94. I do have a question…and I’m quite offended by ObamaCare. I am 60 years old, have not been to a doctor for over 35 years, live and work a very active/healthy lifestyle, and at my age, I don’t want health insurance. I’m OK with facing the consequences of letting nature take ‘her’ course…either old age, or natural death by disease. I don’t want the younger generation paying for older people’s health concerns. I’m more interested in purchasing life insurance so when I pass my family will have a home that is paid for, and enough money to take a vacation to scatter my ashes and celebrate my life. I don’t believe in western medicine, pharmaceuticals, and living until you are 80 years old in pain and degeneration. Why are we being forced to buy into a program that we will not use? Why do I have to pay a premium to assist the diabetics, smokers, etc. that have made life choices that throw them into a situation of multiple health problems. Insurance should be a choice. I have never fulfilled a ‘deductible’ in my life…why start now? In a few years under ObamaCare I will only be given comfort drugs because I will be too old to save!

    • Dear Kimberly,
      If you get into a really bad car accident and do not have insurance at all you will be treated at the hospital even if you do not afford 100k. Who is paying the bill ? Taxpayers. That is why you are “forced” to buy insurance. There are millions of people who believe they will never get sick and other millions that don’t believe they are going to die some day.

  95. The working middle class is the subsidy for this debacle. Those who already have purchased health insurance will see their premiums double and those who don’t want health insurance will be forced to purchase it to fund the law.

  96. 40% more under Obamacare for my monthly premium. I am a 50-year-old, nonsmoking female and make just enough that I don’t qualify for a subsidy but not enough to be able to afford this outrageous increase. I guessed from the very beginning that the end goal was a single-payer system and to get there, the current health insurance system would have to fail. We are well on our way…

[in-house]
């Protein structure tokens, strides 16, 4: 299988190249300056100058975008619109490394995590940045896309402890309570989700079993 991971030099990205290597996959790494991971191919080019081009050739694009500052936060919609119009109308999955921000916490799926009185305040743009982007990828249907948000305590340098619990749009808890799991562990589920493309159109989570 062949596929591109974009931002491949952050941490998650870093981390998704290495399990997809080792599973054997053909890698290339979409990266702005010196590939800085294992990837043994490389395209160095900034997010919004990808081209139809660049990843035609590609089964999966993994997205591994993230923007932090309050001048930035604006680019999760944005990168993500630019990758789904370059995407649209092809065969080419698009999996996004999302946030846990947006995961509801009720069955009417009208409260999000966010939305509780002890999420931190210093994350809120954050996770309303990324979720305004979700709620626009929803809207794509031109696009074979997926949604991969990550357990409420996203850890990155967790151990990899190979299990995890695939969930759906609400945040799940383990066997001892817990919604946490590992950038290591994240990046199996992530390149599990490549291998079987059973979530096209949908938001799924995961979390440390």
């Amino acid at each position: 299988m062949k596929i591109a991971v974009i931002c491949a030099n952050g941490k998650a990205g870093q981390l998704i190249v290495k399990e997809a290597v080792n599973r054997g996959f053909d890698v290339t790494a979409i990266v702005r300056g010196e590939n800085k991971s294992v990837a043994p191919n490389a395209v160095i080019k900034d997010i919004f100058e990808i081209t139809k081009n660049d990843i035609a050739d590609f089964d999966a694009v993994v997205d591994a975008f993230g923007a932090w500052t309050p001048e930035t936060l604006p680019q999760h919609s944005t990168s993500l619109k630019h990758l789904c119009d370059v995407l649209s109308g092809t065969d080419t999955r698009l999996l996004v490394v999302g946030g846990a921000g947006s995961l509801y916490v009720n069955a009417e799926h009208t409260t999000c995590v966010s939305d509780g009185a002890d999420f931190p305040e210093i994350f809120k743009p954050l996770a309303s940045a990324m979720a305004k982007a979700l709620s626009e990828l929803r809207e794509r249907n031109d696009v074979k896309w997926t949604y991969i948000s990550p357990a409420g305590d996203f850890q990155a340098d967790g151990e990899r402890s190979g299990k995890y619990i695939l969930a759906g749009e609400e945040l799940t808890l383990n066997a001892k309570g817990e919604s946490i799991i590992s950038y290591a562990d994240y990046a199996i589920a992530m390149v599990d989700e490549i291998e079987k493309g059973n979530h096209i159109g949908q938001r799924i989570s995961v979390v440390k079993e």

97. Jason … For the vast majority of people who choose to go without health insurance in 2014, the penalty will be 1% of your adjusted gross income: $40,000 = $400 penalty, etc … The $95 penalty applies to those who go without and have extremely low income. The irony of that is: If one’s income is so low that the penalty for going without health insurance is only $95, he/she could qualify for and get full blown health coverage with little to no deductible for about $95 (PER YEAR) or less. But sometimes there’s no figuring people, is there?

    • See the thing is, is that 1) I morally oppose this law. 2) I don’t have the time, patience, or energy to deal with any sort of bs paperwork for it, as well as have 0 intention of using it. I’m not waiting hours/days/weeks just to deal with some doctor. And 3) I sincerely hope (since this entire law is based on having healthy young adults buy into it) that by me not buying into it that I contribute to its downfall and dismantling.

  98. Jason … If you follow the example of my last post: $40K income = $400 penalty, etc … then you ARE paying into it. Only, God forbid, when you fall off of a cliff or blow a knee out skiing, or God double forbid — you are diagnosed with cancer — you may find it even harder to get the treatment you need. And what you’ll really need is a bankruptcy atty. You see, you’ll be paying in, no matter what. Time to move to Ecuador, yes?